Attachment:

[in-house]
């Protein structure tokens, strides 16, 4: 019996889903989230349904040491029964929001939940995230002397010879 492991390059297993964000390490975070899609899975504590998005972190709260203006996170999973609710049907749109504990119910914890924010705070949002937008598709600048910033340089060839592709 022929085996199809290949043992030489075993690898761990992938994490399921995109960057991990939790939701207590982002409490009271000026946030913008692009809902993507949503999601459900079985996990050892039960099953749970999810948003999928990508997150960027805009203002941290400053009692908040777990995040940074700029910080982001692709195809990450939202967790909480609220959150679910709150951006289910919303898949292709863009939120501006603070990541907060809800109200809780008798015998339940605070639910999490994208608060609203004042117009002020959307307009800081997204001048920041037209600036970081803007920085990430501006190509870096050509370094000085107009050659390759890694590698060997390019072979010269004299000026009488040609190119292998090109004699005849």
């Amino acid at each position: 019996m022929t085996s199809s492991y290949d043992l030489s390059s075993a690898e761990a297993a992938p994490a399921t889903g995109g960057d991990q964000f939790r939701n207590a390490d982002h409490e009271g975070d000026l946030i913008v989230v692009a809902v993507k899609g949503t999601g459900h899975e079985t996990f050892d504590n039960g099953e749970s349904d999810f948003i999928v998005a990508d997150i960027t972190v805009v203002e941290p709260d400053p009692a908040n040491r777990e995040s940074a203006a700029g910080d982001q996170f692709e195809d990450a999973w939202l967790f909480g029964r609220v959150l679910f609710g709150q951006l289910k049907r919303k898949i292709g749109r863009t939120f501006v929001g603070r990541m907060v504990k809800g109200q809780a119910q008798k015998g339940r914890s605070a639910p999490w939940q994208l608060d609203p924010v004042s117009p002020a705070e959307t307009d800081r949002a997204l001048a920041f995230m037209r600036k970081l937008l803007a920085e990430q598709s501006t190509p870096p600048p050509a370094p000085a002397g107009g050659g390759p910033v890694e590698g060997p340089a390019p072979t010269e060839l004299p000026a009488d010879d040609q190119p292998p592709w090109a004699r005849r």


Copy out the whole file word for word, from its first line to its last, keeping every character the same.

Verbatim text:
[in-house]
């Protein structure tokens, strides 16, 4: 019996889903989230349904040491029964929001939940995230002397010879 492991390059297993964000390490975070899609899975504590998005972190709260203006996170999973609710049907749109504990119910914890924010705070949002937008598709600048910033340089060839592709 022929085996199809290949043992030489075993690898761990992938994490399921995109960057991990939790939701207590982002409490009271000026946030913008692009809902993507949503999601459900079985996990050892039960099953749970999810948003999928990508997150960027805009203002941290400053009692908040777990995040940074700029910080982001692709195809990450939202967790909480609220959150679910709150951006289910919303898949292709863009939120501006603070990541907060809800109200809780008798015998339940605070639910999490994208608060609203004042117009002020959307307009800081997204001048920041037209600036970081803007920085990430501006190509870096050509370094000085107009050659390759890694590698060997390019072979010269004299000026009488040609190119292998090109004699005849």
């Amino acid at each position: 019996m022929t085996s199809s492991y290949d043992l030489s390059s075993a690898e761990a297993a992938p994490a399921t889903g995109g960057d991990q964000f939790r939701n207590a390490d982002h409490e009271g975070d000026l946030i913008v989230v692009a809902v993507k899609g949503t999601g459900h899975e079985t996990f050892d504590n039960g099953e749970s349904d999810f948003i999928v998005a990508d997150i960027t972190v805009v203002e941290p709260d400053p009692a908040n040491r777990e995040s940074a203006a700029g910080d982001q996170f692709e195809d990450a999973w939202l967790f909480g029964r609220v959150l679910f609710g709150q951006l289910k049907r919303k898949i292709g749109r863009t939120f501006v929001g603070r990541m907060v504990k809800g109200q809780a119910q008798k015998g339940r914890s605070a639910p999490w939940q994208l608060d609203p924010v004042s117009p002020a705070e959307t307009d800081r949002a997204l001048a920041f995230m037209r600036k970081l937008l803007a920085e990430q598709s501006t190509p870096p600048p050509a370094p000085a002397g107009g050659g390759p910033v890694e590698g060997p340089a390019p072979t010269e060839l004299p000026a009488d010879d040609q190119p292998p592709w090109a004699r005849r």